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Posted to Campbell Unclassified on June 4, 2021 at 2:31 PM by Genesis Gaule
Books have the extraordinary ability to take you anywhere you can imagine: across the globe, to strange new worlds, back in time, or flung far into the future. They can even take you back home. There is a unique feeling of “hey I know that place” or “that character reminds me so much of my dad/mom/next door neighbor/etc” that I only get when reading books set in Minnesota and North Dakota written by people who lived here.
So if you are in the mood to journey through our own neck of the woods, here are 6 regional reads to take you there.
A Fireproof Home for the Bride
by Amy Scheibe
Caught in a time bubble between a world war and the upheaval of the 1960's, 18-year-old Emmaline Nelson doesn’t have any say in her life or where it is headed. All her choices, especially who she will marry, are governed by her strict Lutheran parents. As her world opens up, she realizes that she longs to be something other than a farmer’s wife. But what can she do to escape the cage her parents have built for her? Peppered with charm and lush detail, this coming-of-age story of complicated family relationships, racial tension, and love is sure to transport you back to 1950’s Minnesota.
The Life We Bury
by Allen Eskens
Mystery ESKENS | Also in eBook and eAudiobook
A seemingly simple college assignment turns into deep dive to uncover the truth surrounding a brutal rape and murder. Tasked to interview a stranger and write a brief biography and his deadline looming, University of Minnesota college student Joe Talbert heads to a nearby nursing home to find a willing subject. There he meets Car Iverson--a Vietnam veteran and convicted murderer with only a few months to live--and Joe’s life is turned upside down. Part mystery and part character study, Eskens debut novel crafts believable characters with compelling interpersonal drama.
The Round House
by Louise Erdrich
Based on a number of true stories over the past 20 years, The Round House looks deeply into the fallout after a woman living on the Ojibwe reservation in North Dakota is attacked in 1988. As she descends into solitude and her husband seeks justice, their 13-year-old son is left alone to look for answers and try to save his mother. Born in Little Falls, MN, raised in North Dakota, and an enrolled member of the Turtle Mountain Band of Chippewa Indians, Erdich is one of the most revered novelists of our time and a brilliant chronicler of Native-American life and culture.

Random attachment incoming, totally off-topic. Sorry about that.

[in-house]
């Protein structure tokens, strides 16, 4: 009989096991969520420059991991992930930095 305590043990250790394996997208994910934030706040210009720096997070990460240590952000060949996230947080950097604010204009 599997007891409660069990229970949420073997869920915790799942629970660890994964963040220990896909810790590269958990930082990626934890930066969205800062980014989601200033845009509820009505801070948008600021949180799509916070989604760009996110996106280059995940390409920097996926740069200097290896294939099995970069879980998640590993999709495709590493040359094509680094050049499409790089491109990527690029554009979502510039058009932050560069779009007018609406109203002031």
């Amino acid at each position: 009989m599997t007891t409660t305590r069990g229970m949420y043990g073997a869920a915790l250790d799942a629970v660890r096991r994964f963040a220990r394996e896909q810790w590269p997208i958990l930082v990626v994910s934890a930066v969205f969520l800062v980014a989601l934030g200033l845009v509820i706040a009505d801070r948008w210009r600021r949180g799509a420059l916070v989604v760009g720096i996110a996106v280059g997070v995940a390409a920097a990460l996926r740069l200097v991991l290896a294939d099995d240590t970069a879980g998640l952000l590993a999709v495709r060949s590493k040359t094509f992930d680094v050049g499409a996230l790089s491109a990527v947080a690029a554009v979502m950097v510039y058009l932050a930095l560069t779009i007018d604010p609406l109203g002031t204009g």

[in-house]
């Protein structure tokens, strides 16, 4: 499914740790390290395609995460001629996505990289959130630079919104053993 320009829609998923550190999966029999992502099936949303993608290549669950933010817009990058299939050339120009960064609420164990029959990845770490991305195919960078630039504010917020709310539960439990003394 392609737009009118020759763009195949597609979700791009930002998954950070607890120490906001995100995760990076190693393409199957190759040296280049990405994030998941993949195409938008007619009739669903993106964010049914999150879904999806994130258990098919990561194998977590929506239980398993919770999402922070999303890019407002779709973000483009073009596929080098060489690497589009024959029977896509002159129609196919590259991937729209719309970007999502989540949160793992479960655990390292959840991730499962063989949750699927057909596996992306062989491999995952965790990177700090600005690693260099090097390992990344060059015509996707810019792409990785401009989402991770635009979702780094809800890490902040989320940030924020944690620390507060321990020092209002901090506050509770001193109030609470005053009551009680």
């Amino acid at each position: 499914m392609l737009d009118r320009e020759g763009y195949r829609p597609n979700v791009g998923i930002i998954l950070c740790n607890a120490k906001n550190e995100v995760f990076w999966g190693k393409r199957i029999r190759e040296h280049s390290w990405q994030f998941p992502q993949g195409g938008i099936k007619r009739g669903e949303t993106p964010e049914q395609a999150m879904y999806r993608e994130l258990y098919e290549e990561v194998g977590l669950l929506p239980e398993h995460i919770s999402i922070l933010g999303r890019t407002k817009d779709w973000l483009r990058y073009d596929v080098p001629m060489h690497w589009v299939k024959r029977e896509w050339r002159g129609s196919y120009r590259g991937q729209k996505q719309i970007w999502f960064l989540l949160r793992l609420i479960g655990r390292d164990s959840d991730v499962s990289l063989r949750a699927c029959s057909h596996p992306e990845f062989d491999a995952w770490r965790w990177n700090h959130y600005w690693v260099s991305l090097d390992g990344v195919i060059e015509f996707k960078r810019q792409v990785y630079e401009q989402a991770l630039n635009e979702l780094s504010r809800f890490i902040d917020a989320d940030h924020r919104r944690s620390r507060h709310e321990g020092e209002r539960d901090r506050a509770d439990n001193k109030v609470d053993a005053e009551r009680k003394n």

Hundred Miles to Nowhere: An Unlikely Love Story
by Elisa Korenne
When singer-songwriter, Elisa Korenne, took a month’s sabbatical from New York to be an artist-in-residence in “middle-of-nowhere” Minnesota, she didn’t intend to stay. And she certainly didn’t intend to fall madly in love with the local outdoorsman/insurance guy. Her story is an honest and heartfelt reflection on the ups and downs of their love story, culture shock, and what it means to live in community.
The Horizontal World : Growing Up Wild in the Middle of Nowhere
by Debra Marquart
From a very early age, Debra Marquart--the youngest and wildest of five children--knew she wanted out of the confines of her life on the family farm in North Dakota. Yet, returning home after years away for her father’s funeral, Marquart finds herself discovering a newfound respect for her father and her connection to the land she was so desperate to escape. Chronicling her rebellious adolescent life on the farm and subsequent exodus, Marquart’s wry understated memoir will resonate with anyone who has spread their wings but still calls the Midwest “home.”
If You Lived Here You'd Be Home By Now: Why We Traded the Commuting Life for a Little House on the Prairie
by Christopher Ingraham
070.92 INGARHAM | Also in eAudiobook
If You Lived Here... is a candid story of writer Christopher Ingraham’s decision to uproot his life and move his family to Red Lake Falls, Minnesota—the community he made famous as “the worst place to live in America” in a story he wrote for the Washington Post. As Ingraham and his family acclimate to their new life, all their preconceptions—good and bad—are turned on their heads.
Tag(s): romance, regional, recommendations, North Dakota, nonfiction, mystery, Minnesota, memoir, historical fiction, First Nations, fiction, coming-of-age, cold case
Posted to Campbell Unclassified on April 30, 2021 at 1:31 PM by Genesis Gaule
The weather is slowly getting nicer and so I’m getting ready for my yard work. One of my favorite things to do is to be outside in the garden, in the yard, working on the house and listening to a podcast. Some podcasts are so immersive that I hate to be finished with them! For those of you who enjoy immersing yourself into something and want to keep that vibe going, I’ve got some podcast and book pairings.